Our current system of health insurance is failing women. While not every woman is affected, those who are face discrimination, prohibitive costs, and glaring gaps in coverage for basic care.
Northern Virginia, though better off than many parts of the nation, is no exception. In most states, including Virginia, providers in the individual health insurance market are allowed to consider gender when setting premiums. Under this practice, known as “gender rating,” women are often charged more than men for the same coverage. A recent study of national private insurers found that a 25 year-old female can be charged up to 45 percent more than a male her age, while a 40 year-old female can be charged up to 48 percent more than a 40 year-old male for the same coverage.
Under the present system, high cost-sharing requirements, annual limits on covered services, and caps on lifetime expenditures have a disproportionate impact on women. Compared with men, women require more health care services during their reproductive years, have higher out-of-pocket medical costs, and have lower average incomes (making 77 cents for every dollar that a man makes). As a result, women are more likely than men to struggle with medical bills, debt and more often report cost-related problems associated with access to health care. In Virginia, 14 percent of women report having not visited a doctor due to high costs.
Even among the insured population, significant disparities exist due to gender. In Virginia, as in most of the nation, women are more likely to be under-insured, with gaps in coverage that could put them medically or financially at risk. This is because under the present system insurers can deny coverage for certain “pre-existing” conditions and procedures. For instance, if a woman who has had a Cesarean section applies for coverage, an insurer can lawfully reject her based on her “pre-existing condition” (pregnancy) or refuse to provide coverage for future C-sections. With C-sections accounting for one out of every three births in Virginia in 2006, the National Women’s Law Center estimates that tens of thousands of women face possible coverage exclusions or rejections based on this discriminatory practice.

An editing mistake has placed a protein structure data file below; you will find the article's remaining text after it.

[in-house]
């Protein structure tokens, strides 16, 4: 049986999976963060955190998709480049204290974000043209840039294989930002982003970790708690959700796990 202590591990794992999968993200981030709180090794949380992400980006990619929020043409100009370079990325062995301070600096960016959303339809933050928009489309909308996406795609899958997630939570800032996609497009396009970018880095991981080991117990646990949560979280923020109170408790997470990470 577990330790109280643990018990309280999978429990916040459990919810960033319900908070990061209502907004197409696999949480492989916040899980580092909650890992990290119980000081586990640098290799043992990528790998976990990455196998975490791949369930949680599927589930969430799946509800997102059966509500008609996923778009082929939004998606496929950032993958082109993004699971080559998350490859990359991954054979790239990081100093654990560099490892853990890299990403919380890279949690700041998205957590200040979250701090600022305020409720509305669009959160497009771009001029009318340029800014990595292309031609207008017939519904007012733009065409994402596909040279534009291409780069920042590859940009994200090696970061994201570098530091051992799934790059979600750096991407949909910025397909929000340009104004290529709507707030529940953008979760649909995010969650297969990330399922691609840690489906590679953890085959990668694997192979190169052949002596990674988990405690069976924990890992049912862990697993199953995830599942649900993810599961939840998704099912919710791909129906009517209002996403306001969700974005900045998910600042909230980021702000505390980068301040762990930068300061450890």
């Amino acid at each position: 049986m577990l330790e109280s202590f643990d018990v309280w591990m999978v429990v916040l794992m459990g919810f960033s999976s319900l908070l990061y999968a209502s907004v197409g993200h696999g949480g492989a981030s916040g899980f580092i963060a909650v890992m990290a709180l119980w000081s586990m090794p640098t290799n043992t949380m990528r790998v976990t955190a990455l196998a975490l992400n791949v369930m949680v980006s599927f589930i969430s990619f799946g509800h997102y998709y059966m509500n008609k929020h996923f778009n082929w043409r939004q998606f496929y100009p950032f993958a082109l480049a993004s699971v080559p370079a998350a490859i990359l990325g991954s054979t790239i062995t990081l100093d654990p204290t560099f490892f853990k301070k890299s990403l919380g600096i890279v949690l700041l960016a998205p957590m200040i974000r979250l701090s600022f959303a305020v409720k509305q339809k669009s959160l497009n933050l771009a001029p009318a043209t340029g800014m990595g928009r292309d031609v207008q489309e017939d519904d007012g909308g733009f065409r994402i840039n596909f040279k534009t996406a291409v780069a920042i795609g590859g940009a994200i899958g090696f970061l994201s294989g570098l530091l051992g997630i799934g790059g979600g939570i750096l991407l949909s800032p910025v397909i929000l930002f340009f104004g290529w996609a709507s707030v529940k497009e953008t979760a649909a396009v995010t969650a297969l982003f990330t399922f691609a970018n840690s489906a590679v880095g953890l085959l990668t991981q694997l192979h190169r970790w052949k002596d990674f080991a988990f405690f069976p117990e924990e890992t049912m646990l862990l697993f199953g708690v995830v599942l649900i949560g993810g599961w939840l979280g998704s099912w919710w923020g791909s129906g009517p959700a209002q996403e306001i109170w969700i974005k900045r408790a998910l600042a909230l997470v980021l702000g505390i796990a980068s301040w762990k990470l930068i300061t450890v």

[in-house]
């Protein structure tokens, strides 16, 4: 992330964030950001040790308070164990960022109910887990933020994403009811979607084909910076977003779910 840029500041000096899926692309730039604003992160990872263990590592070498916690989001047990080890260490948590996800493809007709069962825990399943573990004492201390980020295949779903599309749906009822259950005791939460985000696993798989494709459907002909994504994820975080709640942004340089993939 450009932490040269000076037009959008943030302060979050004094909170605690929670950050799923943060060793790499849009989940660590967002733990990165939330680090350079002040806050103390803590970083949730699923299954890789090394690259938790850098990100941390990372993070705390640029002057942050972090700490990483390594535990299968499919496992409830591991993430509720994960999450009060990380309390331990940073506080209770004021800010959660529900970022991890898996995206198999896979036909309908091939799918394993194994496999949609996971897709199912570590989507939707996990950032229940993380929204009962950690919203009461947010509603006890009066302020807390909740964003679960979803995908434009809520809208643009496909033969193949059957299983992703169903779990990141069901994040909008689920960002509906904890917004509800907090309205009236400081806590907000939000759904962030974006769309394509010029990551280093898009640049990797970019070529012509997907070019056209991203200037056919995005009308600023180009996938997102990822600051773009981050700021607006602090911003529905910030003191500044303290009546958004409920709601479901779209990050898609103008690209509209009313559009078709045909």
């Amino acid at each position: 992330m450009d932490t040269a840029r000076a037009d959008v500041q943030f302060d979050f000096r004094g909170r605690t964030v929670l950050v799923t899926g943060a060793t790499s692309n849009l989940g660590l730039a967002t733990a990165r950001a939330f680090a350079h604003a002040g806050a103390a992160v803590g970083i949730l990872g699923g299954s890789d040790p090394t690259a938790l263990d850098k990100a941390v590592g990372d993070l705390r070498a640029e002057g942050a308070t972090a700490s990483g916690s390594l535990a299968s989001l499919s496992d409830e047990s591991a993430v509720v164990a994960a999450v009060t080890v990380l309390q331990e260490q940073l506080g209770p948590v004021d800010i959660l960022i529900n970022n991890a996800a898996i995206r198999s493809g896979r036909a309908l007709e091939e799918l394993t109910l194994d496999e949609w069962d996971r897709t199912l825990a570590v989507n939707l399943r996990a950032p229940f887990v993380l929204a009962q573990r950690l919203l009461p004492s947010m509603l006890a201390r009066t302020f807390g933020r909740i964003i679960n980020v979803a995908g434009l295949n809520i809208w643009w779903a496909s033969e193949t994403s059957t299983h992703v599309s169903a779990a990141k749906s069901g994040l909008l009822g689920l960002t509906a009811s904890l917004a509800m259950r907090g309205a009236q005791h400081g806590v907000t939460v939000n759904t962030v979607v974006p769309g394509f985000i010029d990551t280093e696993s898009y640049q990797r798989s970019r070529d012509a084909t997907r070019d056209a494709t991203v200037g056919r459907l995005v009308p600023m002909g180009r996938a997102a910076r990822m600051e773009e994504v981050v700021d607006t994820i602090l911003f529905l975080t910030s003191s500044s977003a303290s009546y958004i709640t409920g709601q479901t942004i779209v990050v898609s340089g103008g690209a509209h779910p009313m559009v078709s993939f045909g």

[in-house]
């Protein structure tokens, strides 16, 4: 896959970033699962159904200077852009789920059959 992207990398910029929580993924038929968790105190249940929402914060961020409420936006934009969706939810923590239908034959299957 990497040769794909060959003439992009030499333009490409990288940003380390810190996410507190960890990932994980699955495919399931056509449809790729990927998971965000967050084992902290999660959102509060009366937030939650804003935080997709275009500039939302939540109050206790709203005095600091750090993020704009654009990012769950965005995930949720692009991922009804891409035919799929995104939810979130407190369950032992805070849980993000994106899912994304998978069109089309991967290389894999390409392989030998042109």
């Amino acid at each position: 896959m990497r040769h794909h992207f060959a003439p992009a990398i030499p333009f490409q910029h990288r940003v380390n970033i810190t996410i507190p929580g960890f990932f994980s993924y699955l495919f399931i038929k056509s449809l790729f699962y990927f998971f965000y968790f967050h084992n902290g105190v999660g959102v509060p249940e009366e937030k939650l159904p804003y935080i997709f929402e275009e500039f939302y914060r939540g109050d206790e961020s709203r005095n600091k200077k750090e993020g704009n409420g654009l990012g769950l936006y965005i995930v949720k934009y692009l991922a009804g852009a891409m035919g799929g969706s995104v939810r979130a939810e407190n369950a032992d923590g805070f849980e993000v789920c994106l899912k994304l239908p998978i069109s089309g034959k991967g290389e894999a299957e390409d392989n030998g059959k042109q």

These are just some of the shortcomings that women in my district and throughout the Commonwealth face under our present health insurance system. The reform proposal being considered in Congress would eliminate these practices, among other things preventing insurance companies from denying coverage for pre-existing health conditions. These provisions will go a long way towards ensuring that all Americans have equal and adequate access to healthcare, regardless of gender.